My favourite health benefit of drinking Silk is __________.Have you had a glass of Silk today? Did you know that each glass of Silk True Almond beverage contains as much calcium and vitamin D as dairy milk? [include picture of glass of Silk, beside Silk True Almond carton, with post]

    Silk beverages are great sources of protein. Check out the recipes on our website for some healthy and tasty Silk-based smoothies: http://bit.ly/LsmVOx [link to recipe search on Silk website]

The Rise of Mobile and Location-Based Marketing

The rapid advancement and adoption of mobile technology, as well as the evolution of location-based marketing, are creating significant opportunities for companies to increase profitability and grow their customer base. Marketers are now better poised to influence action near the point of purchase in a timely and relevant manner – and we are just at the tipping point of what’s to come.

Research presented in May by Mary Meeker, a venture capitalist and renowned Internet authority, reveals that we are still in the early stages of smartphone adoption.

From Meeker’s Internet Trends 2012 presentation:

  • 3G penetration is just over 60% in North America and only 18% globally
  • Year over year 3G subscription growth is 37% globally (31% in US and 34% in Canada)

Meeker also revealed that consumers now spend 10% of their media time in mobile and 7% in print. Conversely, print accounted for 25% of advertising spending in the US in 2011, while mobile only accounted for 1%. It seems reasonable to conclude that companies stand to benefit by shifting towards mobile.

Smartphone adoption is key to location-based marketing, which focuses on the integration of media to influence people based on physical location. Asif Khan, Founder & President of the Location Based Marketing Association, stated in his presentation at the 2012 Canadian Marketing Association Summit that only 13% of 3G subscribers use location-based services to search for deals or offers – underscoring the opportunity for marketers, as consumers don’t yet have set expectations.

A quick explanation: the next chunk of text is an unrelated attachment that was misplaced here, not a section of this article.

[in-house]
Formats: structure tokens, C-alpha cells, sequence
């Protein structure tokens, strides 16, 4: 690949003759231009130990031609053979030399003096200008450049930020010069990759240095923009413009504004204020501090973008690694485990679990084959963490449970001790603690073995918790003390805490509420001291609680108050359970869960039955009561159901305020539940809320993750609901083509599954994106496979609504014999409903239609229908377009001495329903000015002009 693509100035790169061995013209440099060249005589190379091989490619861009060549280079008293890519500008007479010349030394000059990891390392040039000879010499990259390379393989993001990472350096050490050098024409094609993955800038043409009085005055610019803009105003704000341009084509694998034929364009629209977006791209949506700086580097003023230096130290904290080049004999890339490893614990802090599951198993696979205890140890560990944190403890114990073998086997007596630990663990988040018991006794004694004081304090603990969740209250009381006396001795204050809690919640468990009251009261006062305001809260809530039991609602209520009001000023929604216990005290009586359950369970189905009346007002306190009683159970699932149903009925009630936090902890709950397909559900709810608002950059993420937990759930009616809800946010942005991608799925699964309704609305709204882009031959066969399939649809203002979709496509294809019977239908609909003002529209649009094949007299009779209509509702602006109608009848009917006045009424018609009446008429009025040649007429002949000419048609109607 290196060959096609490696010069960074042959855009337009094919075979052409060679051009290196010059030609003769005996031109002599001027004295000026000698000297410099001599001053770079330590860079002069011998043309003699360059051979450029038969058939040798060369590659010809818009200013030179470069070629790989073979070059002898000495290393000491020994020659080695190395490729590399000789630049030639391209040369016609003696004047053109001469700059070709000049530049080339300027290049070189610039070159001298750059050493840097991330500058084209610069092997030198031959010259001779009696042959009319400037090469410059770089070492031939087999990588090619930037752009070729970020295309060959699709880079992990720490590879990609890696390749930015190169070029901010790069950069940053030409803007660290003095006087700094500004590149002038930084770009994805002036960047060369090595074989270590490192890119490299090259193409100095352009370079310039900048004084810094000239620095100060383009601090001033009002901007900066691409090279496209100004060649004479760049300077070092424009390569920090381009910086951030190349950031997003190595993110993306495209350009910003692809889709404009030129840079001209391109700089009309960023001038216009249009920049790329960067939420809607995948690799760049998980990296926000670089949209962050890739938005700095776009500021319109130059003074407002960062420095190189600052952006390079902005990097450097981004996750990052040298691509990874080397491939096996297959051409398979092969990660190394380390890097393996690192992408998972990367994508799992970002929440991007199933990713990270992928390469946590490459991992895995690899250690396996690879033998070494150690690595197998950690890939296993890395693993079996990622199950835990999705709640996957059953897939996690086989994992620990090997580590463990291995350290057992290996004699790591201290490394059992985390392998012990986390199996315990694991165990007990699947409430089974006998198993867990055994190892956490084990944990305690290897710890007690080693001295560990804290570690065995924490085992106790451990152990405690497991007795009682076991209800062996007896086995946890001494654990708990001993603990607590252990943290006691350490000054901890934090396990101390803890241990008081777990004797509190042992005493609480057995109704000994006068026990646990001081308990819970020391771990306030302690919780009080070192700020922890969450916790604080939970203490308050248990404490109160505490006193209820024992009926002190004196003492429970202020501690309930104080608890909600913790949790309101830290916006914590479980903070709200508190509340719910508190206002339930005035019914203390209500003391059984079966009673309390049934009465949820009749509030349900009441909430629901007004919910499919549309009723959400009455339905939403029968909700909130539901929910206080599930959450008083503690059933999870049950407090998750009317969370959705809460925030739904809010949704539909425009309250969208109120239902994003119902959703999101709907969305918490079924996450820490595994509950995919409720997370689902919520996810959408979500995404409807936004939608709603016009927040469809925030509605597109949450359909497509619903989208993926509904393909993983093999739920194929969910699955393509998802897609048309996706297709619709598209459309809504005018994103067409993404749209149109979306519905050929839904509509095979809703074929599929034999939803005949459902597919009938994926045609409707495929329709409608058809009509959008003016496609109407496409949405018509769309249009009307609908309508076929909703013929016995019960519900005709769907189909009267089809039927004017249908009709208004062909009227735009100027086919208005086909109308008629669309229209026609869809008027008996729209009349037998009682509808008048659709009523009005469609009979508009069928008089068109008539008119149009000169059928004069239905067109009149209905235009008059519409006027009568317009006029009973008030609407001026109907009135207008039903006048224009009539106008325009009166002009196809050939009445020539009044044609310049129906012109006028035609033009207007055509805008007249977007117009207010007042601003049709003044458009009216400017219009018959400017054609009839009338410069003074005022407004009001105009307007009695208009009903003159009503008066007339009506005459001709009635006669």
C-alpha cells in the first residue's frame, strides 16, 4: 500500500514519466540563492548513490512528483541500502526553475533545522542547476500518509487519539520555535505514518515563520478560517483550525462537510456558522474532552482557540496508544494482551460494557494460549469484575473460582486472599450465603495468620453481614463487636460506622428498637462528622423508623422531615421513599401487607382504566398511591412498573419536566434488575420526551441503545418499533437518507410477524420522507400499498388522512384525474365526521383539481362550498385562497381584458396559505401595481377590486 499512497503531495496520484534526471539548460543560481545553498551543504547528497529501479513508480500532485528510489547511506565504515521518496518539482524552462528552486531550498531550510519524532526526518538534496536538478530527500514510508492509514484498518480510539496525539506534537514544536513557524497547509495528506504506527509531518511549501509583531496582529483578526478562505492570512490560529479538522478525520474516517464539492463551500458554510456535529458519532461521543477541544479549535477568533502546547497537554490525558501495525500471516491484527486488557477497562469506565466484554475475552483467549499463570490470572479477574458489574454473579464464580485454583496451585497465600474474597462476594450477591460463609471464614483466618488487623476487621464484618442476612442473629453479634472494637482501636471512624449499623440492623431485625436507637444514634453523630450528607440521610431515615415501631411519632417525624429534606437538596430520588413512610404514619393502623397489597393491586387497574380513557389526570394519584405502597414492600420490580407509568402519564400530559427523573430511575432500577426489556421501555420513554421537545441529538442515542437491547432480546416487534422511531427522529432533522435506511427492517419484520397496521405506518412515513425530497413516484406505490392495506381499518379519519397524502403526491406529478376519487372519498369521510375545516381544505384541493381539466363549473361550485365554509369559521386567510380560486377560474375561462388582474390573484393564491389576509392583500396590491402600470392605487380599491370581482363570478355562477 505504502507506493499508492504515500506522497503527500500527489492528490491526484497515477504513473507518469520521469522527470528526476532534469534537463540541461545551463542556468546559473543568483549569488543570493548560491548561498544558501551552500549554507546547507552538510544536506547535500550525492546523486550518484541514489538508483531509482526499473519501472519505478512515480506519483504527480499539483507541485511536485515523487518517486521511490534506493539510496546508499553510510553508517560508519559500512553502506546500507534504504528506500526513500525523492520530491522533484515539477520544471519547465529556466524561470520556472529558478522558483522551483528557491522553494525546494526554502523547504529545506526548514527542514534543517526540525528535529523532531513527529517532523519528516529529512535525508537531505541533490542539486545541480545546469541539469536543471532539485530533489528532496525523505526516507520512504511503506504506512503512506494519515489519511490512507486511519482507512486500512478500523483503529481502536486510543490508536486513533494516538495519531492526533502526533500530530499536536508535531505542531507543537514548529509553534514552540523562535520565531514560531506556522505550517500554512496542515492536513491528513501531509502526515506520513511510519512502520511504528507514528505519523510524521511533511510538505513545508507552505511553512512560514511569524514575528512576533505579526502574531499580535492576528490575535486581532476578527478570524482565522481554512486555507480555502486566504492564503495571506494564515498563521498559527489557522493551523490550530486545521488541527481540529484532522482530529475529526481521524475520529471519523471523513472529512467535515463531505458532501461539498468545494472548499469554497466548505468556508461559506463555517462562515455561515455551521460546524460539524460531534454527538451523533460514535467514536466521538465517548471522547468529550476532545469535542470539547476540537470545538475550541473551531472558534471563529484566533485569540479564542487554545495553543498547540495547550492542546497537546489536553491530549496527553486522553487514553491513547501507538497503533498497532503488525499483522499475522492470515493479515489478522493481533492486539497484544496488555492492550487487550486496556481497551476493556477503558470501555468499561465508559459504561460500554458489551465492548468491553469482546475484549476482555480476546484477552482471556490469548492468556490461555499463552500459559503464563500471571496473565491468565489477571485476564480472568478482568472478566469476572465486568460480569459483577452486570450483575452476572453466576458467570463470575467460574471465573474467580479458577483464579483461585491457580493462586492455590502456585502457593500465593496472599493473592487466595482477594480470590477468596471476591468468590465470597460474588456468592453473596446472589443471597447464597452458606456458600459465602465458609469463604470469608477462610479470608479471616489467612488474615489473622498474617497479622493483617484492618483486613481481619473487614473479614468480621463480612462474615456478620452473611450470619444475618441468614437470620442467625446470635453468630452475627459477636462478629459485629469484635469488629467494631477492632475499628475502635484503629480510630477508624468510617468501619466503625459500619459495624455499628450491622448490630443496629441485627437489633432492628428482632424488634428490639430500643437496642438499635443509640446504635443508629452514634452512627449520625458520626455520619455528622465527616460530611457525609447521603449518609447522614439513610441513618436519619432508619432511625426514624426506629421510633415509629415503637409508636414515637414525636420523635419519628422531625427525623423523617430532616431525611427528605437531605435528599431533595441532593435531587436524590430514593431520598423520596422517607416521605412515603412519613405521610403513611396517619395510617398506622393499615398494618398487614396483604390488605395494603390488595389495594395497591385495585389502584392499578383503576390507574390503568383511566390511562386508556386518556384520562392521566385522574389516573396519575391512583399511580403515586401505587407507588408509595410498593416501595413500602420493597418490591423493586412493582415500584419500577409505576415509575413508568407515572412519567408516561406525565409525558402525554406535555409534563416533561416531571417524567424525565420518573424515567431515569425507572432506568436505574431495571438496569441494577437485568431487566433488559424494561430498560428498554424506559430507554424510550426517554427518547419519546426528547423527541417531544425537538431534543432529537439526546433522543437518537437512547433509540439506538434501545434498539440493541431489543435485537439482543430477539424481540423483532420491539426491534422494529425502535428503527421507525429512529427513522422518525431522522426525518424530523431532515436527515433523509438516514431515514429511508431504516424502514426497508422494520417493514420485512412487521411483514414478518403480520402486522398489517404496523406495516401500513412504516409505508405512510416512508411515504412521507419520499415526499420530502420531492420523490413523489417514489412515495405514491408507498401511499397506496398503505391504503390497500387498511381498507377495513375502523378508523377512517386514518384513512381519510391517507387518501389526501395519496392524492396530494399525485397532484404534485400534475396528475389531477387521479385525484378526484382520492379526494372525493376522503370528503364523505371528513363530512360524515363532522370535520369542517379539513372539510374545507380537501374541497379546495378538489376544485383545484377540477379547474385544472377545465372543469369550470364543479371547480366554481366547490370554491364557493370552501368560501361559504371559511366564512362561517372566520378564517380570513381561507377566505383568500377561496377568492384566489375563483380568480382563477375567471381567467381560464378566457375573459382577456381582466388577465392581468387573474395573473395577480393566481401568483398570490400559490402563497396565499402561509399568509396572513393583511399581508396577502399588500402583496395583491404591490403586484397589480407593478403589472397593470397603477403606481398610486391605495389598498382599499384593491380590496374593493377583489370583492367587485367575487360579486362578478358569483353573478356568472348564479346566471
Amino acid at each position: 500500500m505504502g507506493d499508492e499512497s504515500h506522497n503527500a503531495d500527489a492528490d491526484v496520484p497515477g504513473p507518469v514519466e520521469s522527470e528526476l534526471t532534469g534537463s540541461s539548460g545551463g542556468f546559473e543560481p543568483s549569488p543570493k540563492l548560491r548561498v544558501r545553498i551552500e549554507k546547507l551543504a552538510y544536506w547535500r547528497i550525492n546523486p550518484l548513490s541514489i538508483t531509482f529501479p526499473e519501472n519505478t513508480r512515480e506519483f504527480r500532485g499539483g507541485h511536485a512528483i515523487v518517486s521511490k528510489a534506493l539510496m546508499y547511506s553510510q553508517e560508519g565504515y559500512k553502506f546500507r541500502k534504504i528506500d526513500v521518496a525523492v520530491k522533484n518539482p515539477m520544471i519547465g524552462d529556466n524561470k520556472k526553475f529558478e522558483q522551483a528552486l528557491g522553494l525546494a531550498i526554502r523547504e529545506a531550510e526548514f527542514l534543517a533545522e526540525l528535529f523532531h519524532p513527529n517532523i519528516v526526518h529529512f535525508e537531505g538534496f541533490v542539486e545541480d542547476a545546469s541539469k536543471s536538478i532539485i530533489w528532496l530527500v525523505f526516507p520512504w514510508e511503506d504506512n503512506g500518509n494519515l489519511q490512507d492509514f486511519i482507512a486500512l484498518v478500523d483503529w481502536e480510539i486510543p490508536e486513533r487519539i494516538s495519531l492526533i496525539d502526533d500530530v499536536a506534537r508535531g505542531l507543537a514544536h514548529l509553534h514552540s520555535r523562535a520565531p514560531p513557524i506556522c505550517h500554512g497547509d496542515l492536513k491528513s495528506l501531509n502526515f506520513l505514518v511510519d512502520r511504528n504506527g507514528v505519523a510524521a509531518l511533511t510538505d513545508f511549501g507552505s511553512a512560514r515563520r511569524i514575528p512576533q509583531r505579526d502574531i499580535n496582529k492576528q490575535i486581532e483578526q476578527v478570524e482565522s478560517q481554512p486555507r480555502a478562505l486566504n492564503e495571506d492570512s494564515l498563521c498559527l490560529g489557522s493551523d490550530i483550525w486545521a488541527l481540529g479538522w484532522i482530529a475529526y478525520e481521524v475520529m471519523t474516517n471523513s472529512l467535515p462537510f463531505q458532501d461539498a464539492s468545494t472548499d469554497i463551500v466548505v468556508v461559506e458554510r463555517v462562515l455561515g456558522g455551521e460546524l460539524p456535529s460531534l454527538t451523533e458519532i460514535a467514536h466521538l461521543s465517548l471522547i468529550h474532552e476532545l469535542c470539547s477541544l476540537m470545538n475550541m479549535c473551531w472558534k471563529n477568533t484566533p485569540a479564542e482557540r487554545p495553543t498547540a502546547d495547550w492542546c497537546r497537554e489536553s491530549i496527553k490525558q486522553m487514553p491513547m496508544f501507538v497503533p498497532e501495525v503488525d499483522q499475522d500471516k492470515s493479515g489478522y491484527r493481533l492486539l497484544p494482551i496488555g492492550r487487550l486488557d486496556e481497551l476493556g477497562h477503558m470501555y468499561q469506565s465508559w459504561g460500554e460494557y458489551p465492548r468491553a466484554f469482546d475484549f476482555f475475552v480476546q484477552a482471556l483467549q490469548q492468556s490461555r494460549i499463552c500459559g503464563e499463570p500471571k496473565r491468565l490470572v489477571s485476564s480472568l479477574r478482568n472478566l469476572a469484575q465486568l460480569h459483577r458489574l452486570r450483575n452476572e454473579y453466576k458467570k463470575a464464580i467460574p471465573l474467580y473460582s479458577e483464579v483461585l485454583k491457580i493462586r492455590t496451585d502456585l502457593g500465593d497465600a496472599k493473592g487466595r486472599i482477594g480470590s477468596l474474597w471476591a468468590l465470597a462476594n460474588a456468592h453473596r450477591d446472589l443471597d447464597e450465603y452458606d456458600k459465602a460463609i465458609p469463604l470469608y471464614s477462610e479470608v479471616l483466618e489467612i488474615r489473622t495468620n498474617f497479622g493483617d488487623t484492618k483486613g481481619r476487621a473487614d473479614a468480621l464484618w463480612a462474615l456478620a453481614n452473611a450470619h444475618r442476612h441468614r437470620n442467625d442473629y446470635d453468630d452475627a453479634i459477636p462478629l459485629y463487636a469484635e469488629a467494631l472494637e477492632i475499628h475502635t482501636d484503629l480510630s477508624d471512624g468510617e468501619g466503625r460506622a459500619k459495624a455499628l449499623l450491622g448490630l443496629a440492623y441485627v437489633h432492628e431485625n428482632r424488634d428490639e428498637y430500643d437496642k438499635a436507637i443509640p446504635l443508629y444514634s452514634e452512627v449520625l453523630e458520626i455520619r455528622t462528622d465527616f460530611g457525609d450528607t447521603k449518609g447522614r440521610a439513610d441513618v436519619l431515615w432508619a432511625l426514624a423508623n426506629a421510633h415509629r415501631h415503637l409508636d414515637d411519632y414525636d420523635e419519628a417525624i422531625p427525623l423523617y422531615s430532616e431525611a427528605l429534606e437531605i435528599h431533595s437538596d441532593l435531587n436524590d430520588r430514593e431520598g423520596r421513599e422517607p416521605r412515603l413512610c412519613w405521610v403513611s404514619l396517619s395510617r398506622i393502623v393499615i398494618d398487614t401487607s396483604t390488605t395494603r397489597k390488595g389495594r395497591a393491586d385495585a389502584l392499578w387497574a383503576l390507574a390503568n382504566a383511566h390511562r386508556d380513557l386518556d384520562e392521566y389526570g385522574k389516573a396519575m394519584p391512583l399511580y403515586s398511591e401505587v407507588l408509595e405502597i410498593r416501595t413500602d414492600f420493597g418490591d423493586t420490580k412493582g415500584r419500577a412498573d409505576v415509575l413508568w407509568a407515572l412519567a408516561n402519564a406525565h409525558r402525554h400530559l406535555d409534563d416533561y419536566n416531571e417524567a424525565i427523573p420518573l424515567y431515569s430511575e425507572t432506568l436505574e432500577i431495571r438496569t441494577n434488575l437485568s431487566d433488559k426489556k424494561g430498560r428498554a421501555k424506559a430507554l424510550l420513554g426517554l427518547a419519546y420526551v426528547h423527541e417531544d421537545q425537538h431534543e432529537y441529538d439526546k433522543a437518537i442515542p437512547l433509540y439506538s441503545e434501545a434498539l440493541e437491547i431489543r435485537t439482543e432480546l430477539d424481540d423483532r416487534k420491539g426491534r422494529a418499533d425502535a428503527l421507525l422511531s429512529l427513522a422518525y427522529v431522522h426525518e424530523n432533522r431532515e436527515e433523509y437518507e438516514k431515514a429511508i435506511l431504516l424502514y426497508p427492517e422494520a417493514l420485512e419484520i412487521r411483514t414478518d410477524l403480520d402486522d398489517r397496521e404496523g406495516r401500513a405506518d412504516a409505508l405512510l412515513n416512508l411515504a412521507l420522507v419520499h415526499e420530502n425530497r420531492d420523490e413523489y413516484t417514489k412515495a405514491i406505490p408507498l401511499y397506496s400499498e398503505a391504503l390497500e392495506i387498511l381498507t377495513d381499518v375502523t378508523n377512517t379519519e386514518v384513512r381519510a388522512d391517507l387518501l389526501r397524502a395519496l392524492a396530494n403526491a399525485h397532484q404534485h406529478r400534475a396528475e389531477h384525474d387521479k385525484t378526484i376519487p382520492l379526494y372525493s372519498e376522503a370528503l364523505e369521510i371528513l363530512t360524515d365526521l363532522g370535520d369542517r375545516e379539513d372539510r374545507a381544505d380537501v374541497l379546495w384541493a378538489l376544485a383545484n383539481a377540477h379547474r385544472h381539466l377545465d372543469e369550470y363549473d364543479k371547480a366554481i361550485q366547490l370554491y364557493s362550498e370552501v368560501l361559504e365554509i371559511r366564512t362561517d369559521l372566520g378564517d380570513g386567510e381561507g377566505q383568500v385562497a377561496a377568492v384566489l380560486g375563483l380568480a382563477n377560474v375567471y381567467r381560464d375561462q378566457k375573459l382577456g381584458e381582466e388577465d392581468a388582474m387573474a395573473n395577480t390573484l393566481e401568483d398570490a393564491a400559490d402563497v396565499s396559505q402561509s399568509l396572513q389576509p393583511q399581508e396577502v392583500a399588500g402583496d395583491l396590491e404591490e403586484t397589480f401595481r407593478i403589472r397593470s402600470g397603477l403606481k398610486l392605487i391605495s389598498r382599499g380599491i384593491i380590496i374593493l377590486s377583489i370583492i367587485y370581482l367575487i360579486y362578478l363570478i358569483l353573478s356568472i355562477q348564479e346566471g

Marketers can already leverage location-based marketing in a variety of ways – for example, promoting nearby offers through mobile ads or location-based apps such as Foursquare. Many more innovative ways are emerging, using customer data and technologies such as augmented reality to create relevant and engaging experiences.

Technology is advancing and media habits are changing. Now is the time for marketers to embrace location-based marketing.

Six Keys to Effective Blogger Outreach

Companies that properly invest in blogger outreach have a significant opportunity to engage audiences with well-targeted messages, potentially leading to business growth. Given that the online space has become cluttered by brands vying for customer attention, essentially evolving into an ever-rising ocean of display ads, video ads, Facebook “Likes” and other promotional efforts, blogger outreach stands to become an important focal point for companies in their digital marketing efforts.

Blogger outreach requires commitment, resources, and a well thought out process. Often times companies don’t make the investment required, resulting in failed initiatives. Here are several key steps you can take in building an effective blogger outreach program.

Target Relevant Blogs